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  • Writer's picturePaul Coulter

New treasures (Matthew 13:52)

Updated: Feb 6, 2022

And He said to them, “Therefore every scribe who has been trained for the kingdom of heaven is like a master of a house, who brings out of his treasure what is new and what is old.”

What a verse to start a new series with! This is one of those verses that PhD theses could be based on, such are the debates about its exact meaning. Leaving aside the finer nuances of meaning, however, the basic thrust of the verse is quite clear. Encountering, discovering and entering God’s kingdom changes everything and opens up a new world of understanding that must be shared with others.

The scribes were a distinct group within the Jewish community of Jesus time who were experts in the Old Testament Law and specialised in teaching it to others. Jesus taught many things to His disciples and in Matthew 13:51 He asks them whether they have understood His parables. They respond simply “Yes” and this verse is Jesus’ response to their confident assertion. If they have understood the nature of God’s kingdom as expressed in His parables then they must become teachers of others. They have received a great treasure and they must bring it out to benefit others – like a rich man who brings goods from His treasure store to distribute to the needy.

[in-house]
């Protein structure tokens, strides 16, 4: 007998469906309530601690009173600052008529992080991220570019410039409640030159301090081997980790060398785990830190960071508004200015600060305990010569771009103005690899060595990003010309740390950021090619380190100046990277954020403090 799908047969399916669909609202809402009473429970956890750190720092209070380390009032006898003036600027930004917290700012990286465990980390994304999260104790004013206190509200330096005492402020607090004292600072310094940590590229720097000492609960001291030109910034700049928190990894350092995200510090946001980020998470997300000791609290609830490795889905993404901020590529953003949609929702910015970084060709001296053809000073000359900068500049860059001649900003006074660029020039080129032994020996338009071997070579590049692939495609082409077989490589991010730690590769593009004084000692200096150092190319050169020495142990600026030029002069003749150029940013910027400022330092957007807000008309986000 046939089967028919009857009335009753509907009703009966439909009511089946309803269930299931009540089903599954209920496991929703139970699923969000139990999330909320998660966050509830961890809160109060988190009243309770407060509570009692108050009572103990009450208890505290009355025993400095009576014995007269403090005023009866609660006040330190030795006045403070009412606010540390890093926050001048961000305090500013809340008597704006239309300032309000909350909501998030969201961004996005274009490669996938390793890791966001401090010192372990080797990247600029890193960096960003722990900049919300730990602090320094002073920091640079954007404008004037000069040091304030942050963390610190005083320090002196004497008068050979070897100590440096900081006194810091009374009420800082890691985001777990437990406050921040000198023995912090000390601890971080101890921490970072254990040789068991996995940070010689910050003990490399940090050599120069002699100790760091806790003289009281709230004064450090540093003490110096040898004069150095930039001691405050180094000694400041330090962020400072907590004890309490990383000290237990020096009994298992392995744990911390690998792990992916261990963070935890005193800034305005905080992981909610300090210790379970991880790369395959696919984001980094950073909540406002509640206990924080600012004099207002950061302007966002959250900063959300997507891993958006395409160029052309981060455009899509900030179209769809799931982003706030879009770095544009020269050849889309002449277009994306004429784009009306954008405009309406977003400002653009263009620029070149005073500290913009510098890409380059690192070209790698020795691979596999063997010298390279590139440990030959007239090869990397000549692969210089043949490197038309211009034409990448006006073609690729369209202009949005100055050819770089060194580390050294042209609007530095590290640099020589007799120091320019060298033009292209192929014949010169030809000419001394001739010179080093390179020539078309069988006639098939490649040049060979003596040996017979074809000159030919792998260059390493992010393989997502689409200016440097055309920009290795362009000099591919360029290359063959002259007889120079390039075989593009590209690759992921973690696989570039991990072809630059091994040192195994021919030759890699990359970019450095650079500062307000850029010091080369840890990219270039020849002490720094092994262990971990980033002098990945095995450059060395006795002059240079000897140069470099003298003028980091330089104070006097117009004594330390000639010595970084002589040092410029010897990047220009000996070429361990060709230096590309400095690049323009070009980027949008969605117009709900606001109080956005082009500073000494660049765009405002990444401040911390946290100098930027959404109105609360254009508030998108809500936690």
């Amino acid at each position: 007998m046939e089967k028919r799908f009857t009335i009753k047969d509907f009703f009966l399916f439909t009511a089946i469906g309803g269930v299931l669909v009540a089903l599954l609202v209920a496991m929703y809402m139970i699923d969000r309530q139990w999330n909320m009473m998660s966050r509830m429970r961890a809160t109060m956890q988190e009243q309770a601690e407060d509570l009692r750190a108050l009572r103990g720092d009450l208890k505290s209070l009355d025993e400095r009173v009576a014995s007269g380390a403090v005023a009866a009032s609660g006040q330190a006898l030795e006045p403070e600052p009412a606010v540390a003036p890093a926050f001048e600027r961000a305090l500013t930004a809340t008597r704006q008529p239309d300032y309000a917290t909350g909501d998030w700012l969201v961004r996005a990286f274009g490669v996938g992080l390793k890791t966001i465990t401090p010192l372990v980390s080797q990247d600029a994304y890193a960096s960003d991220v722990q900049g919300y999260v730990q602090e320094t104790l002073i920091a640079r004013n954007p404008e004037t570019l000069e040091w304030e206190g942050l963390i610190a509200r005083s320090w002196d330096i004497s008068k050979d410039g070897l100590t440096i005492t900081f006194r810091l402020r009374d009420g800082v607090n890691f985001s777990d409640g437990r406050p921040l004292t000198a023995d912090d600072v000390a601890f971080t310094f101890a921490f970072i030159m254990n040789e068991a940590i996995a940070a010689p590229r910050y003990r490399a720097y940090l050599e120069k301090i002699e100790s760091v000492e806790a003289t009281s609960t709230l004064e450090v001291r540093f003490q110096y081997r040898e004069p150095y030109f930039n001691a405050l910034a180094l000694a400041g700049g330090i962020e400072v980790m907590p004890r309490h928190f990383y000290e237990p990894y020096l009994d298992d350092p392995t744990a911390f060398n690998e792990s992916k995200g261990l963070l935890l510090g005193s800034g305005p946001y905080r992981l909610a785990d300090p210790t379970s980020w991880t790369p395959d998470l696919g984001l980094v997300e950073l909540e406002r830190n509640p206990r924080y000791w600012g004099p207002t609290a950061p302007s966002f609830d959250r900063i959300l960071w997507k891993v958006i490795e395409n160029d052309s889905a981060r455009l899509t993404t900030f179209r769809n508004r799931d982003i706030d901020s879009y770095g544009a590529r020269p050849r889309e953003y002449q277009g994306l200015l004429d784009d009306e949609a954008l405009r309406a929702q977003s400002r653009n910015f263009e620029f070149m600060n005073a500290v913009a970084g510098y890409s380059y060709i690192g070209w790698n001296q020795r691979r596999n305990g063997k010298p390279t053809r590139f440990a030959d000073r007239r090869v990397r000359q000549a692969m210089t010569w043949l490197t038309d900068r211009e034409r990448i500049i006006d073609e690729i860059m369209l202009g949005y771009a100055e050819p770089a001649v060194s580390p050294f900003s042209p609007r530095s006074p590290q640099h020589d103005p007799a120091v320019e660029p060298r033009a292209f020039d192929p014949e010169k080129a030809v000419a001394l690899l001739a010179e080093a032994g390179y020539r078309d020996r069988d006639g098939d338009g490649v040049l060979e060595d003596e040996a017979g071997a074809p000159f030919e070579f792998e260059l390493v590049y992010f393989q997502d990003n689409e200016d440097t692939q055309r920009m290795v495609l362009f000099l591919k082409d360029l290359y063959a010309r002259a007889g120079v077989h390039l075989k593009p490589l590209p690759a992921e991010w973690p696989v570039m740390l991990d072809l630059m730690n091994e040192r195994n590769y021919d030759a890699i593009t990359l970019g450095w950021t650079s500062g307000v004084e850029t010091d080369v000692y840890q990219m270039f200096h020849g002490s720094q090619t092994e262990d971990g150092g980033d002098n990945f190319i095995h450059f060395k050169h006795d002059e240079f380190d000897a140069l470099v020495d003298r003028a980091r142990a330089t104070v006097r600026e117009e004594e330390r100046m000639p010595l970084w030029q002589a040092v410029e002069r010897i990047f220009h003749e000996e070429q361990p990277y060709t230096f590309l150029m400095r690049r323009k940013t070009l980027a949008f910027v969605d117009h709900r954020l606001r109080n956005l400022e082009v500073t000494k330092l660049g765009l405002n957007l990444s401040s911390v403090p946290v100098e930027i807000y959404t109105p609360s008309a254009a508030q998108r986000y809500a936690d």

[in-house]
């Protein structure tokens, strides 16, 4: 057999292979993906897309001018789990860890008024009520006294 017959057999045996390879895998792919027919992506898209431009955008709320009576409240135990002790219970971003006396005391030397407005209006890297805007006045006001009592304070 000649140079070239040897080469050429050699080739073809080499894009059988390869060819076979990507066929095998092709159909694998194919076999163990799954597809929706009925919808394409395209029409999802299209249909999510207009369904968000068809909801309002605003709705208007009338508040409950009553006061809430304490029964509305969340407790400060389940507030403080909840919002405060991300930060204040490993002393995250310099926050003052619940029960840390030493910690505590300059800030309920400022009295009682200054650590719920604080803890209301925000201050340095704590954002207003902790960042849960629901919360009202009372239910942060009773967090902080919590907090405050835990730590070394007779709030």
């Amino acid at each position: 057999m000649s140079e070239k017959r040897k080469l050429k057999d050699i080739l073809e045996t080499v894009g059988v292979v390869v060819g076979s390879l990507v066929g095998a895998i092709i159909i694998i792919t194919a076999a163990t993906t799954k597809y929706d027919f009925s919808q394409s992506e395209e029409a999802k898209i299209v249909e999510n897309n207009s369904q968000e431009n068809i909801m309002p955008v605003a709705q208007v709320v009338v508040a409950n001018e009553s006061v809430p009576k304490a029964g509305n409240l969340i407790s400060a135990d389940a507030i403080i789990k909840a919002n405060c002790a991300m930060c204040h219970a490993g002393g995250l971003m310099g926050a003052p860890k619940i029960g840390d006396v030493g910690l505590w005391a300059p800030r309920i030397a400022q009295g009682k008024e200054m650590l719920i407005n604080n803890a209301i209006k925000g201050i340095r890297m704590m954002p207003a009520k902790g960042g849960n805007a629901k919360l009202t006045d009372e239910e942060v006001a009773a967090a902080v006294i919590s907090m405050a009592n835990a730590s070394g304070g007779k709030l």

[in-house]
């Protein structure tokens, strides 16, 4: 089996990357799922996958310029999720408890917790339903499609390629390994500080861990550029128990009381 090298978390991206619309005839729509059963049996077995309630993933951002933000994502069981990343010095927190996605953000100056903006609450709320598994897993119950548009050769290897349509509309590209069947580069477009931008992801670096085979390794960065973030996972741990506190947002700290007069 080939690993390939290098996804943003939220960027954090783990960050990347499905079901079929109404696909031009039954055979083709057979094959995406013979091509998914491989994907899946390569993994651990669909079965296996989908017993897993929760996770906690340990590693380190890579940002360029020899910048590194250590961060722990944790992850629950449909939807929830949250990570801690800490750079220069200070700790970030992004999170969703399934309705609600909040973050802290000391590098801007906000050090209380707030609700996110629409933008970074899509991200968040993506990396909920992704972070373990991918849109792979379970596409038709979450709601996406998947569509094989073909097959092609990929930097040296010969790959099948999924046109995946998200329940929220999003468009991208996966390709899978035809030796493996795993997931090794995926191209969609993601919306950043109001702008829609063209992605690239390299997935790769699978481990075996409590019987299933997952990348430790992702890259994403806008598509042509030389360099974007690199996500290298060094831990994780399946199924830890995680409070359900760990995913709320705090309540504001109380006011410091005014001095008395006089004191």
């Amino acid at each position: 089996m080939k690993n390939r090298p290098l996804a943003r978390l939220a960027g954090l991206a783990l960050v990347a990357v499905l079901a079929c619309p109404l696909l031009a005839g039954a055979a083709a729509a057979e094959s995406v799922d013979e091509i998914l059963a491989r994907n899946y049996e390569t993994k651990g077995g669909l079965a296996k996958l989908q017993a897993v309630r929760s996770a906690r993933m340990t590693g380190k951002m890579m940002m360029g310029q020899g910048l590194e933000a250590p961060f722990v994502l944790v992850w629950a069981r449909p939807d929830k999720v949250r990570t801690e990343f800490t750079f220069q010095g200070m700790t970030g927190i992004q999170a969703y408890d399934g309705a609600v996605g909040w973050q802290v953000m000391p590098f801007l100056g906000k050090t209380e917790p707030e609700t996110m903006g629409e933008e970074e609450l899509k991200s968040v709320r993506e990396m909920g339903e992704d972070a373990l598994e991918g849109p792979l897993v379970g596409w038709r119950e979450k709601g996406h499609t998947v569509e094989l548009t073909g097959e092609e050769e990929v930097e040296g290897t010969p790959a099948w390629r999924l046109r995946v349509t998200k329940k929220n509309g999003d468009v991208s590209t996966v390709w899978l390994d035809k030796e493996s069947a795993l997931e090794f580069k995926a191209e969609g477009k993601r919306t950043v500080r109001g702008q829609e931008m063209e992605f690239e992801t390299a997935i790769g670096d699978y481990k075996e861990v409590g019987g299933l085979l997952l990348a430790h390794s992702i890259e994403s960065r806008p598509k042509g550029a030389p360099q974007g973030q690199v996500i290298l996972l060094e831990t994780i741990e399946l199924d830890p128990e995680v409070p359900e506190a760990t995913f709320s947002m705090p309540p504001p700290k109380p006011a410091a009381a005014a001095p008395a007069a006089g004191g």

The treasure is both new and old. The reference is almost certainly to the fact that Christian teachers teach both New Testament truth, revealed through Jesus and His apostles, and Old Testament truth. Jesus is aware that He is the fulfilment of the Old Testament and He insisted that it found its true meaning in Him. There is, however, new truth revealed by Jesus, truth that could only be revealed when God took on human flesh. There would be further new truth revealed to the apostles after Jesus’ death and resurrection, truth that could only make sense after those world-transforming events and the coming of the Spirit.

The Christian message is new, but old. It is fresh, but also the continuation of an ancient story. It begins with Jesus, but its origins are in the great story of Israel that began with God’s promise to bless all nations through the seed of Abraham. Those who discover God’s reign through Christ must not keep this treasure for themselves – it must be shared. Those who are teachers must help Christians to understand that their faith is the true story of the world, that the gospel is the wonderful message of God’s salvation, beginning with Creation and heading towards the new creation. We must never forget that the centre and turning point of the story is Christ, but we must learn to locate ourselves within the great treasure of God’s true account of what the world and life in it are really all about.

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